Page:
Later in the draft, Tyrell Goulbourne became a lightning rod for controversy when he was taken in the 3rd round, largely because he was compared to Zac Rinaldo. As Anthony SanFilippo correctly points out in a biased article on the Flyers site, 3rd round picks are hardly guarantees. Goulbourne can absolutely brawl, but he also kills penalties, blocks shots, and will do whatever is necessary for his teammates. He may not have an astounding upside, but the Flyers have had a historically good track record of getting solid players in the third round with Bob Kelly, Joe Watson, Chris Therien, Vaclav Prospal, Patrick Sharp, Colin Fraser, Marc-Andre Bourdon, and Nick Cousins. Besides, with Giroux, Couturier, Brayden Schenn, Simmonds, Read, Voracek, Akeson, and Wellwood, is it really necessary to find more good young scoring forwards?

It’s impossible to grade these picks until a few years have passed, but in terms of addressing organizational needs, the Flyers pass with flying colors.

Grade: A-

2013 Free Agency

While the biggest moves were made before free agency began, the Flyers nevertheless made the usual splash by picking up Mark Streit and Vinny Lecavalier before anyone else could. As I said before, the Mark Streit acquisition says a lot about the short-sightedness of the Flyers organization, but if he’s looked at as a replacement for Timonen’s veteran leadership and offense when he retires after next season, it’s not so bad, particularly when you consider how quickly the Flyers young D-men are growing up. Besides, if this season turns out to be another failed experiment, Streit will make an excellent bargaining chip at the trade deadline.

Lecavalier is a more interesting pickup. At first I was upset that Holmgren paid so much for a washed-up center, but Lecavalier was, at one point, one of the best players in the league, guiding his team to a Stanley Cup and winning the Rocket Richard Trophy as the league’s leading goal scorer. Stripped of his prior accomplishments, he’s still a great team-oriented leader who can score, kill penalties, and fearlessly scrap with any competitor. He took some flak for his fighting when he was supposed to anchor the top line, but, if placed in a support role, he is free to engage opponents without harming the team. Also, like Daniel Briere, he has something to prove after being bought out.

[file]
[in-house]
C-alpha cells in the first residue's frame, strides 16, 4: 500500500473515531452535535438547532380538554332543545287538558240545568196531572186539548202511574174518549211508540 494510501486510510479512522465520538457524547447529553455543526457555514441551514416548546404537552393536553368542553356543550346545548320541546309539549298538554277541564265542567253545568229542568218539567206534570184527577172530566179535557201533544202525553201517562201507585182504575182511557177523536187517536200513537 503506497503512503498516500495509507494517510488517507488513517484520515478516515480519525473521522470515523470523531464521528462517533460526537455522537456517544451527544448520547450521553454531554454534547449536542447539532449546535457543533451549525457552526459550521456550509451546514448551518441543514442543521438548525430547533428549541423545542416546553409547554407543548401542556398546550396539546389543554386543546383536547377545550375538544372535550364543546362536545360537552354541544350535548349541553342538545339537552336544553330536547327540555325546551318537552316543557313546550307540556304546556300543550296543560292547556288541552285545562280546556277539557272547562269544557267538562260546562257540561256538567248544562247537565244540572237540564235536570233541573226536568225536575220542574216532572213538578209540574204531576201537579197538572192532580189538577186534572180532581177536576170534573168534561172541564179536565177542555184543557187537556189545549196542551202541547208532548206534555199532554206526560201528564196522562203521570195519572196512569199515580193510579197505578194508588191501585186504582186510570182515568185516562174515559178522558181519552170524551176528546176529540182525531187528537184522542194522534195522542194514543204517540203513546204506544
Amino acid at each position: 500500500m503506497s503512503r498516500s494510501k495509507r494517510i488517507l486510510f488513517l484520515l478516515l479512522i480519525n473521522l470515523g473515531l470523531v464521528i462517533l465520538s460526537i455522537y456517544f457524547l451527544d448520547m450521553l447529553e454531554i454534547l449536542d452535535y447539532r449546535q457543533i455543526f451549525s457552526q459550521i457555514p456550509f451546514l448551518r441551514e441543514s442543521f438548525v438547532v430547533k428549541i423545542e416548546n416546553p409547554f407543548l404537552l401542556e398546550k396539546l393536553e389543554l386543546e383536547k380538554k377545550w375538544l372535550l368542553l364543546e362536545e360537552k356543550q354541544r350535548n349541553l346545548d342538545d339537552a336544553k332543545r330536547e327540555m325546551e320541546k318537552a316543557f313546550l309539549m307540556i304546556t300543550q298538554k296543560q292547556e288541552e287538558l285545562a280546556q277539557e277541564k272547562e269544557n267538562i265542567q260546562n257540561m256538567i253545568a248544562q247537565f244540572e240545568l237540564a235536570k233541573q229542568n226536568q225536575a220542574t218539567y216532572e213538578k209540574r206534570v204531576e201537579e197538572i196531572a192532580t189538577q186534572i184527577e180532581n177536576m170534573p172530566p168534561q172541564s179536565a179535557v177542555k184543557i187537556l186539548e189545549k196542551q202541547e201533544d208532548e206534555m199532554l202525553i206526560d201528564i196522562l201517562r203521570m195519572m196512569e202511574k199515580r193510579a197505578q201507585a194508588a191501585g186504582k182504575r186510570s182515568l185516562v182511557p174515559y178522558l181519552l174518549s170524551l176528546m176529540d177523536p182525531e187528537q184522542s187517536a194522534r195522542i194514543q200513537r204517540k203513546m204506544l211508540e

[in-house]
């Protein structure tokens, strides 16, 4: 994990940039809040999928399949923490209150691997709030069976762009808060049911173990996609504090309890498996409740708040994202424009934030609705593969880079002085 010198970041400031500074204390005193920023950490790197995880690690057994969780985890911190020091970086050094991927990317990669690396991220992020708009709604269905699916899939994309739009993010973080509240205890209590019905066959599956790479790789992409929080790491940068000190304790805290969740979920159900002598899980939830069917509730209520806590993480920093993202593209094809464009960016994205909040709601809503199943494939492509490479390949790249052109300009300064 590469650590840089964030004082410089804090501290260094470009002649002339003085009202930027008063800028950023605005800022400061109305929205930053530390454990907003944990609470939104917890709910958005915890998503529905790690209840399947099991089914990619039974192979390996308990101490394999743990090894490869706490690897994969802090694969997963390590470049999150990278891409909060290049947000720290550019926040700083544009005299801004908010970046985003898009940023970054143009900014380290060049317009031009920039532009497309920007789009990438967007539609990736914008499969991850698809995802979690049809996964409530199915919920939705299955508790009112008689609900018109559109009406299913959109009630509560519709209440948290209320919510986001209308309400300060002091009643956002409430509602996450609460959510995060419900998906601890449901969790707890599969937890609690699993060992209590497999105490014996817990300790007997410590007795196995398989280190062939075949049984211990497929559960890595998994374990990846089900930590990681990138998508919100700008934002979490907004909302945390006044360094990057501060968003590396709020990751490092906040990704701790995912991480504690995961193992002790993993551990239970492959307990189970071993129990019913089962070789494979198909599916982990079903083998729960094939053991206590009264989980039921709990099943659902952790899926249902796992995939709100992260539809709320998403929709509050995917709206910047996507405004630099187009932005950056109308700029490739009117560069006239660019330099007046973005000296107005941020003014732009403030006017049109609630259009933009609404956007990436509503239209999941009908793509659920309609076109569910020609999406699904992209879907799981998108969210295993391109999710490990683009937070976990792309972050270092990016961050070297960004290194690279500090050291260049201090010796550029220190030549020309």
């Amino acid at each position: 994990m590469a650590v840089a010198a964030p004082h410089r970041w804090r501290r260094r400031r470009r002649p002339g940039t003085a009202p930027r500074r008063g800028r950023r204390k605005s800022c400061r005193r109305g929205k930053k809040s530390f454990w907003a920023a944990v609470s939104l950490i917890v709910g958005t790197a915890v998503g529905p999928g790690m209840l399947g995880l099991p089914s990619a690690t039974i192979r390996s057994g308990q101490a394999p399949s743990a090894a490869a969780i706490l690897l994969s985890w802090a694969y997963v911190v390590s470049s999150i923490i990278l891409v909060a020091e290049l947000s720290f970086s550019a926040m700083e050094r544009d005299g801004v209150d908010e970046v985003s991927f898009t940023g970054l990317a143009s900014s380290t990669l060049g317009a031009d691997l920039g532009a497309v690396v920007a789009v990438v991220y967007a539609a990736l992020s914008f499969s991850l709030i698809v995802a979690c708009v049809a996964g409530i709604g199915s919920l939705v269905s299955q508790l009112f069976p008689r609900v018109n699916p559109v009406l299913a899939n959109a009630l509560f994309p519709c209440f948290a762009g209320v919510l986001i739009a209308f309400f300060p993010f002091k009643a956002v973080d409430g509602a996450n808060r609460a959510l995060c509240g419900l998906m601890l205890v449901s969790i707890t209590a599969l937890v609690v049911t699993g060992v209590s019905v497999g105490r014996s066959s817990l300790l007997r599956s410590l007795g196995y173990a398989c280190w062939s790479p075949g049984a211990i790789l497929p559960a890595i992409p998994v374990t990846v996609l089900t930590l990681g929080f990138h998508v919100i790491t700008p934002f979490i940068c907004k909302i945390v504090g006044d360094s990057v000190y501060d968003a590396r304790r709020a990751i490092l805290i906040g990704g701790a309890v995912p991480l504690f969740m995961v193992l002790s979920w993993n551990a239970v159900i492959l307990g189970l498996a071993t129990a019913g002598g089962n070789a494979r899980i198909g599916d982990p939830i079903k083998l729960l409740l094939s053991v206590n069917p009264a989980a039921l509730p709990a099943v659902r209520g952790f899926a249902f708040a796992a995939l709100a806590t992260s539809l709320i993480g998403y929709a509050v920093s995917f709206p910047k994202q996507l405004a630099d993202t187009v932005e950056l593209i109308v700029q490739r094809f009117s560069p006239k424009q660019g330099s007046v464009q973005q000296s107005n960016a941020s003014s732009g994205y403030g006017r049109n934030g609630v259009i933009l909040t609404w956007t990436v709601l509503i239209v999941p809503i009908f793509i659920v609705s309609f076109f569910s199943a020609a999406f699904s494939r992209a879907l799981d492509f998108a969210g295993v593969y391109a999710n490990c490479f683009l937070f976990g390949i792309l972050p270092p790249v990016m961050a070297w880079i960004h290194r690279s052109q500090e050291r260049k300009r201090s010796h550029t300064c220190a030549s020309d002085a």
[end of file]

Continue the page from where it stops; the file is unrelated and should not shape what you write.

The Flyers re-signed Adam Hall, who proved more than capable as a penalty killer and face-off man late in the season, and provided they mesh, he and a healthy Maxime Talbot should form a top-flight penalty killing duo. In terms of filling holes up front, the only remaining spot is on the second or third line wing, and provided the Flyers can come to terms with Simon Gagne, that should be sewn up easily. On the backed, Eric Gustafsson and Oliver Lauridsen were retained with a very reasonable deals that keep them both Restricted Free Agents at the end of their deals; this is the first truly savvy set of moves in regards to defenseman in years. In the net, Ray Emery has a great season with Chicago and brings a Stanley Cup-winning resume to the team, and along with Steve Mason provides the best one-two punch the Flyers have ever had in net.